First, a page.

It’s a universal rite of passage that mostly goes unmarked: There comes a point in every kid’s life when they realize that, contrary to everything they’ve been told, adults aren’t actually infallible.
There’s a Reddit thread titled, “When did you realize your parents aren’t perfect?” The answers run the gamut from mundane (“When I asked what this word was, they didn’t know it either”) to the traumatic (“When I saw my dad’s fist go through our bathroom door”), but one user, in the preface to his answer, summed up just how far the fall can be: “Until I was about ten years old,” he wrote, “I believed that once you became an adult you were basically perfect, you could never do any wrong.”
Granted, there are inklings of this from the start. We tell kids not to talk to strangers, we show them movies with clear delineations between good guys and bad guys. But the more pervasive message is the one that negates those other things: that the grown-ups know what’s best. It’s a message that kids absorb out of necessity — after all, listening to adults is what gets them through the day.
Which is why so many families have spent the past year wrestling with an uncomfortable challenge: how to reconcile that idea with the alarming rhetoric that characterized this election — how, in other words, to teach their children a lesson that they otherwise may have learned on their own later on. For kids in Clinton-supporting families, who are taking in their parents’ emotional reactions to the nastiness of the campaign, 2016 has been a mass toppling of adults from atop the pedestal.
“A friend of mine has a 6-year-old, and when her parents told her that Trump won the election, she said, ‘But he’s so mean, how can he move into Obama’s house?’” says Onnie Rogers, a psychology professor at Northwestern University. “Kids do understand, in this very basic way, goodness and badness, kindness and meanness, being inclusive versus exclusive. They understand that these are not acceptable things to do — they are not allowed to do them, the school doesn’t let them do them, but now a man who has done and said these things gets to move into Obama’s house.”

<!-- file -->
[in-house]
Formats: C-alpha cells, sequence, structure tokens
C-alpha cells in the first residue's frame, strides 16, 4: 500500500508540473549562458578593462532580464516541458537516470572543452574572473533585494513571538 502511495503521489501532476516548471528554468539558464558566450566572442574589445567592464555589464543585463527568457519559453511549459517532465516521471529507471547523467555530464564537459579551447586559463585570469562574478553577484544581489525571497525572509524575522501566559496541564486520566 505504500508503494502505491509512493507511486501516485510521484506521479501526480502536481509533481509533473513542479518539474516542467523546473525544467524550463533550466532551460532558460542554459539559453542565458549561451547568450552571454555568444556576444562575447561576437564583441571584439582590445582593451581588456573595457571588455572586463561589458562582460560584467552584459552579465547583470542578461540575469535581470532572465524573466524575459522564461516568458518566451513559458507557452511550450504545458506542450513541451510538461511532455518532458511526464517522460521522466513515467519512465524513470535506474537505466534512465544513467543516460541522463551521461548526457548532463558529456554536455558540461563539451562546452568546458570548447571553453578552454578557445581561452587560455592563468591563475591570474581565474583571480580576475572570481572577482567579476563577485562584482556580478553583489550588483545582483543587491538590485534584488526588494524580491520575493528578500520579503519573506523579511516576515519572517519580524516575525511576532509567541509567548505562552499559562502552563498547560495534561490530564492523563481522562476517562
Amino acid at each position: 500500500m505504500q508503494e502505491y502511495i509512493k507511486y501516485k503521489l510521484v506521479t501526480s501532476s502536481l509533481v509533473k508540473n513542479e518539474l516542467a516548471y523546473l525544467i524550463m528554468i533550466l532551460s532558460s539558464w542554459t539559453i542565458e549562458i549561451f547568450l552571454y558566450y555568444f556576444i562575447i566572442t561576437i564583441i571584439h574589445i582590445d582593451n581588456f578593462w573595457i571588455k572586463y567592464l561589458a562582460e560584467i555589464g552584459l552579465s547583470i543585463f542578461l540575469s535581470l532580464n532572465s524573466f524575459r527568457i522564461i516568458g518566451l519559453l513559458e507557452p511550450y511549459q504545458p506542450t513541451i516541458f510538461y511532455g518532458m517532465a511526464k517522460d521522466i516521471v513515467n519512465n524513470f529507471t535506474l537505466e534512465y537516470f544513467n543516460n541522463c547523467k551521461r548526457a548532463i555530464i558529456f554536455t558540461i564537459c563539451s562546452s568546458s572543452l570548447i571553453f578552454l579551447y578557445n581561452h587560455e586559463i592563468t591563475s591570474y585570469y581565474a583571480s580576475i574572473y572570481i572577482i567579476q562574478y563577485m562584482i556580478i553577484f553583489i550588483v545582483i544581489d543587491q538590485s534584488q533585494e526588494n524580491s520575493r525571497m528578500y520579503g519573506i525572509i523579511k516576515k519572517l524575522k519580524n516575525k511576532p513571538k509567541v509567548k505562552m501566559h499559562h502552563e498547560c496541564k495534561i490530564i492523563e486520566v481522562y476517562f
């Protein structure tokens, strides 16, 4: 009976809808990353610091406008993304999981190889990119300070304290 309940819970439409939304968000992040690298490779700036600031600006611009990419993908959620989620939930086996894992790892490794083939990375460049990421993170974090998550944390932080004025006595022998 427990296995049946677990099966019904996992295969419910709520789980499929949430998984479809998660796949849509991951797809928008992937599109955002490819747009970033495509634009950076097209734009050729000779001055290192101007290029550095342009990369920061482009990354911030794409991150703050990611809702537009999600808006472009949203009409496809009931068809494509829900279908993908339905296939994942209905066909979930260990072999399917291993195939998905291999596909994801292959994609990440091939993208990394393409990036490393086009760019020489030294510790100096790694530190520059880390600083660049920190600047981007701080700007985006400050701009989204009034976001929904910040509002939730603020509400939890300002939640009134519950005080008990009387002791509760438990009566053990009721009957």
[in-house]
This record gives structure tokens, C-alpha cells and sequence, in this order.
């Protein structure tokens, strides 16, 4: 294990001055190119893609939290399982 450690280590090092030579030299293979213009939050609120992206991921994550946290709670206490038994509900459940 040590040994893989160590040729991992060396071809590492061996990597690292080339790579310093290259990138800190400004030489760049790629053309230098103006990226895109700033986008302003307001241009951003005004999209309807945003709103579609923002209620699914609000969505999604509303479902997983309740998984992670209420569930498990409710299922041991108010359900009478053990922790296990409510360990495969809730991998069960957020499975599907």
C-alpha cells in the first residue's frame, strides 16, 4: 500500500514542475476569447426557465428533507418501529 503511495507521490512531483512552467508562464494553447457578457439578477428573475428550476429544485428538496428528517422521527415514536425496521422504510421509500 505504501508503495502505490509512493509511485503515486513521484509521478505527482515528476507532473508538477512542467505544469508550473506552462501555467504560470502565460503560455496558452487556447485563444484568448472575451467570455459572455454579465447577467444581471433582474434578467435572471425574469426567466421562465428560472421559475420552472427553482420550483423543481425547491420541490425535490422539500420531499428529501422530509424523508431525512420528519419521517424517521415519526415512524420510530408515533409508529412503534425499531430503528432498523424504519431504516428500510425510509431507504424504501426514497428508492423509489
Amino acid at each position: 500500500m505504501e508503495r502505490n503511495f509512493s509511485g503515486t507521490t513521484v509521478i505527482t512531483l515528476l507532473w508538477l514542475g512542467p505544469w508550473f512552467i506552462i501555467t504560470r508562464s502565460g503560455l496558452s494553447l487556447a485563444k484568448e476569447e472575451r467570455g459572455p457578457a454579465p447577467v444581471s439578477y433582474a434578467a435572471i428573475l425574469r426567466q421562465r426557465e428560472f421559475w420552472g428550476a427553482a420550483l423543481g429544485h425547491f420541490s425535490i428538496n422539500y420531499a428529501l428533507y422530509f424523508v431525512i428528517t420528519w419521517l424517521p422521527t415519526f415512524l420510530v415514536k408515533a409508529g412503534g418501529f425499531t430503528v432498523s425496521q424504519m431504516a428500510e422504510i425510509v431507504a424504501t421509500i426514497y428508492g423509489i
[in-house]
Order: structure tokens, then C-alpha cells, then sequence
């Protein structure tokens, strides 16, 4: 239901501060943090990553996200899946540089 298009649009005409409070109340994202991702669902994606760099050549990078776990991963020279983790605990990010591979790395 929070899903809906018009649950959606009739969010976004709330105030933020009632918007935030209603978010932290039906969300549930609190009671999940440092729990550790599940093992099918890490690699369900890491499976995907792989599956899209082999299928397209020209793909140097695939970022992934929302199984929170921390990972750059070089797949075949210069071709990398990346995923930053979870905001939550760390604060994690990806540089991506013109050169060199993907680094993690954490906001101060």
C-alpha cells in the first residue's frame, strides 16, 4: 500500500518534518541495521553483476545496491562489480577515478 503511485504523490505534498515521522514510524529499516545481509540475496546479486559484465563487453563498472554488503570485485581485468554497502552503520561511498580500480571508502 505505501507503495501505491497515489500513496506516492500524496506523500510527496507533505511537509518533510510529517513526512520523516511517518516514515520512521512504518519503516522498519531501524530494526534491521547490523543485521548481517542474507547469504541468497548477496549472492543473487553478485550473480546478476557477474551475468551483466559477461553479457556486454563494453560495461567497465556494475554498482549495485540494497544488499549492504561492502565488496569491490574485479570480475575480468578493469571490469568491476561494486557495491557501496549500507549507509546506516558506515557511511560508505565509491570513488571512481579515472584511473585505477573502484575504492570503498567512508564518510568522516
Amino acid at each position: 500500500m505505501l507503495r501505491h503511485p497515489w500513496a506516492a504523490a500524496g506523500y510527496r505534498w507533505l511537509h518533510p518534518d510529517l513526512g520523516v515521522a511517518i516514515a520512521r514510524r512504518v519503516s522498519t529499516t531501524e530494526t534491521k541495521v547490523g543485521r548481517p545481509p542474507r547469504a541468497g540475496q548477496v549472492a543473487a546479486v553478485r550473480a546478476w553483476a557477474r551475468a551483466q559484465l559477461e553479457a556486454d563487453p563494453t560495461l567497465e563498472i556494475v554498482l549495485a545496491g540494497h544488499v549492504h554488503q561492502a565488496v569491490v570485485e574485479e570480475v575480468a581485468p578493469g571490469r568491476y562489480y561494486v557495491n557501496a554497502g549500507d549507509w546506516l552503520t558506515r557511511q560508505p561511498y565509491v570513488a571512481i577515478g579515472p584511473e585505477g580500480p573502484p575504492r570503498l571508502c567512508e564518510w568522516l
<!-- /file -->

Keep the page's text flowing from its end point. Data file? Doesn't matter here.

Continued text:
“We live in a society where we tell kids to listen to adults all the time and the adults are right, but I do think this is a situation where parents and educators are having to be a bit more explicit in teaching kids that’s not always true,” she adds. “In thinking about conversations I’ve had with other moms, they’ve been more explicit about saying, ‘He’s making bad choices, and those are not the kinds of things we want to do, and just because he’s an adult doesn’t mean he’s right. I’m not sure the extent to which that will be generalized — the extent to which they’ll now question all adults and think of all adults as more fallible, the extent to which they question all adults.”
Not that that would necessarily be a bad thing. Erica Miller, a professor of psychology and education at Columbia Teachers College, says that kids are better off, and more comfortable with their own mess-ups, once they understand that even the adults closest to them aren’t perfect. “We are all fallible, we can all make mistakes. So I think it’s important for parents or teachers to model making an error in front of a child and to recover, so that kids don’t feel that if they made a mistake that it’s the end of the world,” she says.
For parents whose kids are now starting to question the halo of infallibility that adulthood once conferred, that’s the sweet spot: the idea that imperfection doesn’t preclude an ability to protect, because values transcend age.